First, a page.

6. A main highlight is that it covers 3 countries: Italy, Switzerland, and France.
This is one of my favorite things about the TMB – it covers 3 different countries. If you only make it to the Alps once or twice in your life, then you might as well try to cover several countries. The TMB is great for that. There are also other ways to cover multiple countries, such as a 3-country hut to hut tour through Austria, Switzerland, and Liechtenstein. There is also a fabulous alternate circuit to the Tour du Mont Blanc that is just two valleys East, traveling through 2 countries: Switzerland and Italy. But if you really want a comprehensive experience in the Alps, with multiple countries, lots of nature, cultural experiences, and calorie burning, consider a bike tour. Did you know you can ride your bike, mostly on car-free bike paths or small farm roads, all the way from Munich to Venice? Now you do! Add that one to your list!
5. The TMB is not for beginners. Hikers need to be conditioned to tackle significant altitude gain daily, and prepared to face exposure and climbing sections on ladders
We all know famous hikes strewn with inexperienced hikers just because they are famous – Angel’s Landing in Zion NP US, Half Dome in Yosemite NP US, and Besseggen Ridge in Norway, to name a few. The TMB is also on that list, but more due to how strenuous it is, even though there are some ladder sections that introduce exposure. I, personally, do not recommend the TMB for beginners. I also don’t find that the TMB is exactly the right fit for many experienced hikers. There are other hut tours in the Alps with exciting cabled sections, some with via ferratas, and many with non-technical (crampons, but no rope) glacier crossings; all appealing features for experienced hikers. And if you like to eat, there is a hut to hut tour just for that as well. Where I will certainly give the TMB credit, is that it is perfect for experienced and fit hikers who prefer comfort and luxury along the way, and are willing to pay for it. Let me just clarify though, comfort and luxury is always relative.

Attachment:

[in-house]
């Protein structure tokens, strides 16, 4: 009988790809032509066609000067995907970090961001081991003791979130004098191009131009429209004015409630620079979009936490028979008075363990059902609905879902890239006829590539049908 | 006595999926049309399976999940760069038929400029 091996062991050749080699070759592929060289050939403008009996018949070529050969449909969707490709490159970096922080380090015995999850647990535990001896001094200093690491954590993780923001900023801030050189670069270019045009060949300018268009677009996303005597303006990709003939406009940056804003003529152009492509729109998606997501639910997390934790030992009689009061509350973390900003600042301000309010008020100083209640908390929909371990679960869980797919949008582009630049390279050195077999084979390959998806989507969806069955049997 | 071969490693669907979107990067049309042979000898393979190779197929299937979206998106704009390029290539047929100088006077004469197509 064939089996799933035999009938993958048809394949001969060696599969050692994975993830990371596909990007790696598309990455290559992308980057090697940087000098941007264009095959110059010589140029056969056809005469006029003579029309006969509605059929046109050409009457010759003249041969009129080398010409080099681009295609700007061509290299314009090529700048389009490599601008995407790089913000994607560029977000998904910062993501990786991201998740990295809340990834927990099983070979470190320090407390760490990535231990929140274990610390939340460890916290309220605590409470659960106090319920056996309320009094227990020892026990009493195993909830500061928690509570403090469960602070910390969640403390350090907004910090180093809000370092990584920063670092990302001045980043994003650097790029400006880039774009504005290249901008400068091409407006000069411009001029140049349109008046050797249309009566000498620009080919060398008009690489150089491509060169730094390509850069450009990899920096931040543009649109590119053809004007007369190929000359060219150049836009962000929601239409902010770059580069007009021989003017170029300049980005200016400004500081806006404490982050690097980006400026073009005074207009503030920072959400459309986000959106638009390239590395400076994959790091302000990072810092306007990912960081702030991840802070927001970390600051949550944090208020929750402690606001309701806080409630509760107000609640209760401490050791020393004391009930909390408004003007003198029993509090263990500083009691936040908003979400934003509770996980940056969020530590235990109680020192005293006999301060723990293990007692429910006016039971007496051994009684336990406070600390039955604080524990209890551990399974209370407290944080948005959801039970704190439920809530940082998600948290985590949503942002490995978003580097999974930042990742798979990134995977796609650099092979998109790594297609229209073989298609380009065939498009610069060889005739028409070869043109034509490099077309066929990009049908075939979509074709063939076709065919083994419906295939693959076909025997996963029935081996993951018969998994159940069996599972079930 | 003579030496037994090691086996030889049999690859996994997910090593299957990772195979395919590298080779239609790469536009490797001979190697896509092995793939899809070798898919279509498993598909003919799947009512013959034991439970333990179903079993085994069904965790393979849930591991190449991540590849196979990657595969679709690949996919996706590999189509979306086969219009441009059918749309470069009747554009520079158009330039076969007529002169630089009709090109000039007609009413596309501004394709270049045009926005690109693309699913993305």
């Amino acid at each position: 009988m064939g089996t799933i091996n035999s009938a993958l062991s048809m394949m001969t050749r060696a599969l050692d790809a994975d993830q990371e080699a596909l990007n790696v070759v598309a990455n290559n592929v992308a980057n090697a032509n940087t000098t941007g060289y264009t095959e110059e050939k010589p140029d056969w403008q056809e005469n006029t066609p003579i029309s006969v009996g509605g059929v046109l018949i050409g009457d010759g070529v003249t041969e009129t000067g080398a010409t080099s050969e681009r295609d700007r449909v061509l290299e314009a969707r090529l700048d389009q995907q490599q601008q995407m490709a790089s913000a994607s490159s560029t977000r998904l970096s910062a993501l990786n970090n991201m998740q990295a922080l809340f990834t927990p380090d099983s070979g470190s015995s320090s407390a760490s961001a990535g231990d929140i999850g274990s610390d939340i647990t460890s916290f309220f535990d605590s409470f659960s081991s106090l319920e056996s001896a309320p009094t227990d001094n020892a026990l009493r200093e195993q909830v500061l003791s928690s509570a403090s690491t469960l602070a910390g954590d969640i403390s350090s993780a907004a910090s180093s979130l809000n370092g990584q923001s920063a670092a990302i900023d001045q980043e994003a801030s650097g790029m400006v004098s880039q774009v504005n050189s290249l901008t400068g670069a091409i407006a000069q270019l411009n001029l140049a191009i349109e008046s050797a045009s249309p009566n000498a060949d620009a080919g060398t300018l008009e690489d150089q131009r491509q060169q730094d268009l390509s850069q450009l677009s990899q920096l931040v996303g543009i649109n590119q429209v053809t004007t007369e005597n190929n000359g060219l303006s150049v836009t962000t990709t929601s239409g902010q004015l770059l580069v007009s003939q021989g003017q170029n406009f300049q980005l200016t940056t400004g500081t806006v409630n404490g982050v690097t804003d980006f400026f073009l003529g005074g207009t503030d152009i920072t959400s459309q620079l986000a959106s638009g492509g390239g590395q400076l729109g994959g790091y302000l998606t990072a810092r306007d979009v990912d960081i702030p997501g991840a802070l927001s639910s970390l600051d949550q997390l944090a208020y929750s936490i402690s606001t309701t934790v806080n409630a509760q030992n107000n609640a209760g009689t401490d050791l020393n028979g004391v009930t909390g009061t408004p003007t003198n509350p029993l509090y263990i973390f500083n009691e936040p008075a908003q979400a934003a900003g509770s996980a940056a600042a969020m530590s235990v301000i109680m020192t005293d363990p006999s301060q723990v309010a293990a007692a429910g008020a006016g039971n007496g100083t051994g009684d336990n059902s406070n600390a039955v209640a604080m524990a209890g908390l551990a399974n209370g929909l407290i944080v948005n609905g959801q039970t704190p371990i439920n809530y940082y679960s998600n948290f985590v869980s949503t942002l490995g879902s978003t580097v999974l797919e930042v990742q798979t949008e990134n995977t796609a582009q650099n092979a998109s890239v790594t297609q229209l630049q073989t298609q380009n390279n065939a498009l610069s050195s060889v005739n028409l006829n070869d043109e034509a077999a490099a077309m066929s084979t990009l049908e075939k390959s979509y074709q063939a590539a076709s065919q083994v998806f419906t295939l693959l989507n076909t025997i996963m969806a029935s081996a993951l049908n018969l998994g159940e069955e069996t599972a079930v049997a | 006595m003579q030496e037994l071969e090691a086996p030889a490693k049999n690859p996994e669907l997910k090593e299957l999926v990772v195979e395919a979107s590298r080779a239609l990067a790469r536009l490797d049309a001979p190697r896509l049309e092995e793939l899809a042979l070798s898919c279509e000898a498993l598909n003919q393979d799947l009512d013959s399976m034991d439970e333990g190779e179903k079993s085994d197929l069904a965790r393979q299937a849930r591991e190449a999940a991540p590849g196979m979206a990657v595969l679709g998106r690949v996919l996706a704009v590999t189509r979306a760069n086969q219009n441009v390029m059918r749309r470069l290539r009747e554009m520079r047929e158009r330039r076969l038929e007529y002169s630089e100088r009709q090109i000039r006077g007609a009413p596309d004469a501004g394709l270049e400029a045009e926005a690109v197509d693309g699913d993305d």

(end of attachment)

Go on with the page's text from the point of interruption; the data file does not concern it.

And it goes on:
4. The TMB is among the best-known hut tours, and is therefore also among the most crowded and expensive hut tours in the Alps
My mantra about adventuring in the Alps – the most marketed tours aren’t necessarily the best tours. This holds true for mountains, as well as hut hiking tours, and just about everything else. The TMB is crowded, more so in recent years than it was in previous decades. It also tends to be more expensive. Why? Anything that goes through Switzerland is going take extra currency out of your wallet. Also, the fact that the TMB goes through so many villages, means you will probably stay in one or two hotels along the way, which are more expensive than staying in a mountain hut.
3. Accommodations on the TMB need to be booked early, and start to fill up one year in advance. Elsewhere in the Alps, huts start to fill about 3 months in advance